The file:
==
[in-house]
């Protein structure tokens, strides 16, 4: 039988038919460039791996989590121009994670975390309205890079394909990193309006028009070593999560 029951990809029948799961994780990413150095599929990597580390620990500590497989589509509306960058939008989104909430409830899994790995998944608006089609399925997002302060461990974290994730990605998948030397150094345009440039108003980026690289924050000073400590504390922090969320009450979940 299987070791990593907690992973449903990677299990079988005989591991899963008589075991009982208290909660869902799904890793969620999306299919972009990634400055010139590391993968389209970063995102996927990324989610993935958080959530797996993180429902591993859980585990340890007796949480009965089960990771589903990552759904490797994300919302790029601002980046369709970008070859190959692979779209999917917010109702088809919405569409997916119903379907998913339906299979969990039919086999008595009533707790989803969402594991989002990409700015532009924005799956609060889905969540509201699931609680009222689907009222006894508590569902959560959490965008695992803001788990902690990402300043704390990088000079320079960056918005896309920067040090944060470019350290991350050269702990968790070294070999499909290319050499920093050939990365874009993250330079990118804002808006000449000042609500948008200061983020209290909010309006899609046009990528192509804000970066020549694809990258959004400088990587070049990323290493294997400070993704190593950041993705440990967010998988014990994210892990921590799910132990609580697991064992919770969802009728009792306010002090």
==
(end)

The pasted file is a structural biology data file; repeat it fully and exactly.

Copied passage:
[in-house]
């Protein structure tokens, strides 16, 4: 039988038919460039791996989590121009994670975390309205890079394909990193309006028009070593999560 029951990809029948799961994780990413150095599929990597580390620990500590497989589509509306960058939008989104909430409830899994790995998944608006089609399925997002302060461990974290994730990605998948030397150094345009440039108003980026690289924050000073400590504390922090969320009450979940 299987070791990593907690992973449903990677299990079988005989591991899963008589075991009982208290909660869902799904890793969620999306299919972009990634400055010139590391993968389209970063995102996927990324989610993935958080959530797996993180429902591993859980585990340890007796949480009965089960990771589903990552759904490797994300919302790029601002980046369709970008070859190959692979779209999917917010109702088809919405569409997916119903379907998913339906299979969990039919086999008595009533707790989803969402594991989002990409700015532009924005799956609060889905969540509201699931609680009222689907009222006894508590569902959560959490965008695992803001788990902690990402300043704390990088000079320079960056918005896309920067040090944060470019350290991350050269702990968790070294070999499909290319050499920093050939990365874009993250330079990118804002808006000449000042609500948008200061983020209290909010309006899609046009990528192509804000970066020549694809990258959004400088990587070049990323290493294997400070993704190593950041993705440990967010998988014990994210892990921590799910132990609580697991064992919770969802009728009792306010002090």